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StarFest Denver 2017
A report on the 40th anniversary edition of the pre-eminent Rocky Mountain science fiction convention, StarFest Denver 2017.

Interview with Tom Kiesche
Tom Kiesche is the author of Park Ranger Park, a fantasy/sf novel, and as an actor has appeared in a handful of science fiction films.

Richard Groh, aviation and space artist
Richard Groh has been an artist and illustrator for over forty years. He has illustrated several aviation books, and now sells his rocket ship art from his Ebay store. His near-photographic drawings (using PrismaColor Pencils) feature spaceships from the classic TV shows: Tom Corbett, Space Cadet; Rocky Jones; Space Patrol and movies such as Destination Moon.

Derek Padula, author ofThe Dao of Dragon Ball
Dragon Ball (and its successors Dragon Ball Z and Dragon Ball GT, is, on one level, just a rather compelling anime TV series. But to those who believe in the principles espoused by the series - to always strive to improve yourself - Dragon Ball means much more. Read our interview with the author of The Dao of Dragon Ball which explores Asian culture and the popularity of this seminal manga.


The Musical Telephone
Edward Bellamy's book Looking Backward, published in 1887, was one of the first science fiction books. It predicted the rise of the internet, for one thing.

Music historian Roger Hall adapted it into a one-act play, . Read our interview with Hall here.

King Kong in the City
The Thunder Child welcomes James H. (Jim) Burns to its virtual pages with a trio of articles on the seminal King Kong, the 1933 film that introduced the giant ape to the world, and which for decades was a staple on TV during Thanksgiving (long before the advent of cable TV). Jim talks about his memories of growing up with a Dad who loved that movie, reminisces about Chris Steinbrunner, and then talks about the impact of King Kong today.


Vertlieb's Views: A Brief History of Film Music
Steve Vertlieb takes us on a historical journey through the history of film music, from the very beginning with The Jazz Singer right up until the present day, and discusses such composers as Alex North, Miklos Rosza, Dimitri Tiomkin and Bernard Herrmann.

Book Review: Horror Films of the 1990s
Kenneth Muir, the author of the encyclopediac works The Horror Films of the 1970s and The Horror Films of the 1980s, both published by McFarland, now adds The Horror Films of the 1990s to his ouvre.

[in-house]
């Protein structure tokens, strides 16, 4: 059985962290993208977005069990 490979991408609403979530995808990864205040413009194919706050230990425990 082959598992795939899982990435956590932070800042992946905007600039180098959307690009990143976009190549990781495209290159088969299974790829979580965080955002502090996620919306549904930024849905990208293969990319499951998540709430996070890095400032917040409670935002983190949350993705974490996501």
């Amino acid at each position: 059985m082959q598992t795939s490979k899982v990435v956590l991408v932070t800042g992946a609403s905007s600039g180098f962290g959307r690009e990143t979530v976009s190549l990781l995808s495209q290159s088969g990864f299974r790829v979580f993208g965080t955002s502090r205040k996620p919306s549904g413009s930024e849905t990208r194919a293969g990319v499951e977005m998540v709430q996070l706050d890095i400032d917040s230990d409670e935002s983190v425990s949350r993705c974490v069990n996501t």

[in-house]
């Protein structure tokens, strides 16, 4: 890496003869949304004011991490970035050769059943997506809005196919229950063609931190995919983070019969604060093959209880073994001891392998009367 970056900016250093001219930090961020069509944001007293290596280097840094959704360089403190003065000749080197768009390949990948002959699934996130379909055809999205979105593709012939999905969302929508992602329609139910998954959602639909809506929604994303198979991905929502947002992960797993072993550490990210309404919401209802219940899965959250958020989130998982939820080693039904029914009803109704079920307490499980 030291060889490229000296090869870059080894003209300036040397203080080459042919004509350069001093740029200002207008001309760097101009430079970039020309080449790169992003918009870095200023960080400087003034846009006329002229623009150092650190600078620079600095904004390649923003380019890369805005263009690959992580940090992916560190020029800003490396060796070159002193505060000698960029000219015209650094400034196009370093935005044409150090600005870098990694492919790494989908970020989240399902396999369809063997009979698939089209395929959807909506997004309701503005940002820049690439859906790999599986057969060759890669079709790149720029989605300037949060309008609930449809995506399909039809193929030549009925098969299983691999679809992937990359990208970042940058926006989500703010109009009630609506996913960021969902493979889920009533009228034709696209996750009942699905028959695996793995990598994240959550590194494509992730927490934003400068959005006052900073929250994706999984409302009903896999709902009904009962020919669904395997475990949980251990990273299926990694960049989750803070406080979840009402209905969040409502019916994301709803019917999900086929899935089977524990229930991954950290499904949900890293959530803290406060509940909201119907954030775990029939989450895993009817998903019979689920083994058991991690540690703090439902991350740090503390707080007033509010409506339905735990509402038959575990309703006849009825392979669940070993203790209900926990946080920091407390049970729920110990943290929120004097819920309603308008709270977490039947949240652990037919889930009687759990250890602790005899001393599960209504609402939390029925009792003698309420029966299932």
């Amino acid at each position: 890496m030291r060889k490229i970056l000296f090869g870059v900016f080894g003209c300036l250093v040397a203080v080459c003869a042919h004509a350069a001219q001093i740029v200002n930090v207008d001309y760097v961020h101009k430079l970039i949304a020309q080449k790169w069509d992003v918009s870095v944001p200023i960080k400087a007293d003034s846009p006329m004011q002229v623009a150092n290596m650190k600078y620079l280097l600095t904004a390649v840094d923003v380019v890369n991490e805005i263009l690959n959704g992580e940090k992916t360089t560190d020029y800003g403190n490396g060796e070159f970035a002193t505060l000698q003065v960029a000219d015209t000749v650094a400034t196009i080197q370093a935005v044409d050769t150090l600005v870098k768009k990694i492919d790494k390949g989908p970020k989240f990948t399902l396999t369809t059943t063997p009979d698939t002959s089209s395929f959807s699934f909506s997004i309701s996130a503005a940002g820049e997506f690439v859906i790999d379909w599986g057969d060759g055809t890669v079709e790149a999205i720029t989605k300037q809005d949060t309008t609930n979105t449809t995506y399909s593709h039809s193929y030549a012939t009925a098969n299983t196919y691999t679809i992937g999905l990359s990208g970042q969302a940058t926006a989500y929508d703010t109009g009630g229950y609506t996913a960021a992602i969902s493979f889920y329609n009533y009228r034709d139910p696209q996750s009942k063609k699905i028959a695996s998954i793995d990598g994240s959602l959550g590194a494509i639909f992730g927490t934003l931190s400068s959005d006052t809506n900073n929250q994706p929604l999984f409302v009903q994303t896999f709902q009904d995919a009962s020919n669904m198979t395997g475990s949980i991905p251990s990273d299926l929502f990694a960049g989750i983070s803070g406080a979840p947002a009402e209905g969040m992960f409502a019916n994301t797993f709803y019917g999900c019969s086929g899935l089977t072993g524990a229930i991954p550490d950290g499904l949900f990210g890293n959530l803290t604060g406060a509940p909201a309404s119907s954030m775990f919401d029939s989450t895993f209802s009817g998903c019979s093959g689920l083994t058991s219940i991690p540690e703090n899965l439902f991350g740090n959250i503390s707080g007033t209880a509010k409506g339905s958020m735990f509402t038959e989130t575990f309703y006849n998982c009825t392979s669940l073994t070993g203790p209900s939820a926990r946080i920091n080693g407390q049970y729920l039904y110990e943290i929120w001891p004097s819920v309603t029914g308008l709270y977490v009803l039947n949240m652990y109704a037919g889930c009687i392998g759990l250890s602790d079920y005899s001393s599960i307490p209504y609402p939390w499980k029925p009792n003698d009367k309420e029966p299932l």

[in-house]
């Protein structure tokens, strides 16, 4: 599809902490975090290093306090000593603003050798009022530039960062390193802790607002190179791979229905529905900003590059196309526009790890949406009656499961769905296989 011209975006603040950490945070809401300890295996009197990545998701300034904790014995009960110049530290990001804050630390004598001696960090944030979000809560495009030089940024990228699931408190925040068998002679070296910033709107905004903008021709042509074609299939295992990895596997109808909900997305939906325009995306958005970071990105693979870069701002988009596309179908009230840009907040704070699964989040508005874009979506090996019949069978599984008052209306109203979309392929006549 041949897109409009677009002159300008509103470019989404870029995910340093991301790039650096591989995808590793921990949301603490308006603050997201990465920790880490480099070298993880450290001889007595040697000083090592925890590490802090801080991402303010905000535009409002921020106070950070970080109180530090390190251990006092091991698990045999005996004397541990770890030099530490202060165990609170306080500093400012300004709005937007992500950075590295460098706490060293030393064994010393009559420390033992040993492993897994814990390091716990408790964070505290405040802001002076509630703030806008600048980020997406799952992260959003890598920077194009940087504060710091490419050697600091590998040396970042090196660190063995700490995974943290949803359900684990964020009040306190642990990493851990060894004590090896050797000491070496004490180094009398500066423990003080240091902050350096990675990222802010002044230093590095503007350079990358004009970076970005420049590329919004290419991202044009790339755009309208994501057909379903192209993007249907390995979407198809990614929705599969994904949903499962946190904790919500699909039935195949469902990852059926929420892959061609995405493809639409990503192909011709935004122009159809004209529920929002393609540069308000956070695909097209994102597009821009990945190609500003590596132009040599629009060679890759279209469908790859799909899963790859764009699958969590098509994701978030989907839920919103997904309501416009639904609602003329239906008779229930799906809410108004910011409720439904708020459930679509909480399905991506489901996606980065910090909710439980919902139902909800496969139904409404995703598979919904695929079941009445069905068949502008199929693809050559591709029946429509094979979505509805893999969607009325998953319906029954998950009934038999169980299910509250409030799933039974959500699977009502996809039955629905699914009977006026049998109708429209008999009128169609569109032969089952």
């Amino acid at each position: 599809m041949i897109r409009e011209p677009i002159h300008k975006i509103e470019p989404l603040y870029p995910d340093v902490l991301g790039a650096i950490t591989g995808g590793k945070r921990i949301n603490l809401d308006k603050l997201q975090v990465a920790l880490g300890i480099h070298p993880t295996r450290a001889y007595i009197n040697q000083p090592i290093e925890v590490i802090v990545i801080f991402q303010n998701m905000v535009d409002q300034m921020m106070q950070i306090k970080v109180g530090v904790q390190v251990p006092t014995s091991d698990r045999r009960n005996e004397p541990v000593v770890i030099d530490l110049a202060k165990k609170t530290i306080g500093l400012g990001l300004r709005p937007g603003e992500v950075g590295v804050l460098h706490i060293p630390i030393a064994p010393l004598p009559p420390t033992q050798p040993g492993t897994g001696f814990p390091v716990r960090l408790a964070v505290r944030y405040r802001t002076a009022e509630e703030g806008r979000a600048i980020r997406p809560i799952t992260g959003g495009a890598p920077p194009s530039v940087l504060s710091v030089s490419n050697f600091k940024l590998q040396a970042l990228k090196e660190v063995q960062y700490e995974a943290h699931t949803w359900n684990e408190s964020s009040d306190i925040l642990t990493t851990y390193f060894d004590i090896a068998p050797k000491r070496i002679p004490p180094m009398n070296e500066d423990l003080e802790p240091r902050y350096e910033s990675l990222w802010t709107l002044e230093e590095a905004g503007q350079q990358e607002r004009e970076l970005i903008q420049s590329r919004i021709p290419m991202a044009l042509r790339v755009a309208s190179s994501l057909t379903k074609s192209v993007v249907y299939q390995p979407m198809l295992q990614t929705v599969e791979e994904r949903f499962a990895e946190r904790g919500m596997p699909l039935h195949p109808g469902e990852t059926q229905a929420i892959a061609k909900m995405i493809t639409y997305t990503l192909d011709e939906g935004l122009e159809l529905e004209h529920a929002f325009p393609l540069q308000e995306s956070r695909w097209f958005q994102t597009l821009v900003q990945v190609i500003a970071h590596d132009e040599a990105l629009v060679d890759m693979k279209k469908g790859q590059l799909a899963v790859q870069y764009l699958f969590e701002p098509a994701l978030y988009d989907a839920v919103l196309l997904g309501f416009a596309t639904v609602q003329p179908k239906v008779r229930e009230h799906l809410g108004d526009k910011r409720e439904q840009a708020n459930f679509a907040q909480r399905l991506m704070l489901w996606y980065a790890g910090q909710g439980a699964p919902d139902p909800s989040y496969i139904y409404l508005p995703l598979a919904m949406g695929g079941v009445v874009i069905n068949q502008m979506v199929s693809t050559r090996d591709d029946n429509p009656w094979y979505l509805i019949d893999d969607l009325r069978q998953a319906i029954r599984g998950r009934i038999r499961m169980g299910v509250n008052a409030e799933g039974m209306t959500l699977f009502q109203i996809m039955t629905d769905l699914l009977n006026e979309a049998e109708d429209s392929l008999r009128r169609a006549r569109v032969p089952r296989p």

Eve Le Qinu reviews it in her book review column, The Mirror: Media Reviews of Eve Le Qinu.


Interview: Caroline Miniscule: The Coldest Equations
The Coldest Equations is a popular science fiction TV series which stars Tracy Karlovassi as superspy Miranda Rainbird. Every TV series generates an alternate earth where that series exists for real. Rainbird is framed for a crime she didn't commit, but the People Out There have devised a way to transport actors from Earth into the bodies of their character counterparts on the alternate Earths. Rainbird might be able to outrun her pursuers and solve the crime, but what can a mere actress do?

Book Review: Tear in Time
The year, 2005. One second Dr. David Warner is walking away from the body of a little girl whose life he failed to save in the operating room, the next he's walking into the Battle of Chattanooga, June 7, 1862, where he will have a lot more opportunity to employ his medical skills.


Interview: Gary Allen's Reborn: The Invessi Chronicles
Awaking aboard a crippled courier, a band of prisoners with shattered memories discover they may no longer be entirely human. It quickly becomes clear they are the focus of sinister and powerful forces. Staying alive may be the least of their problems.

The feature rich game interface offers you access to a game encyclopedia, character cards and awesome images, all of which will expand as your game progresses. Because RIC is turn-based, you can play at your own pace, potentially playing with other players from around the world, without having to commit huge blocks of time or play at inconvenient times.

Review: Haywire: Science Fiction/Horror Web series
It was but a quick bright flash, followed by a continuous electromagnetic pulse over the sky of Monroe, New York, that would forever change things. Those who were in the line of sight were damned to repeat the actions they were performing at the moment of the blast over and over again - letting nothing stop them.

And that is the premise of the new web series by LightsOut Film Group out of Orange County, NY..

SF and Sci Fi

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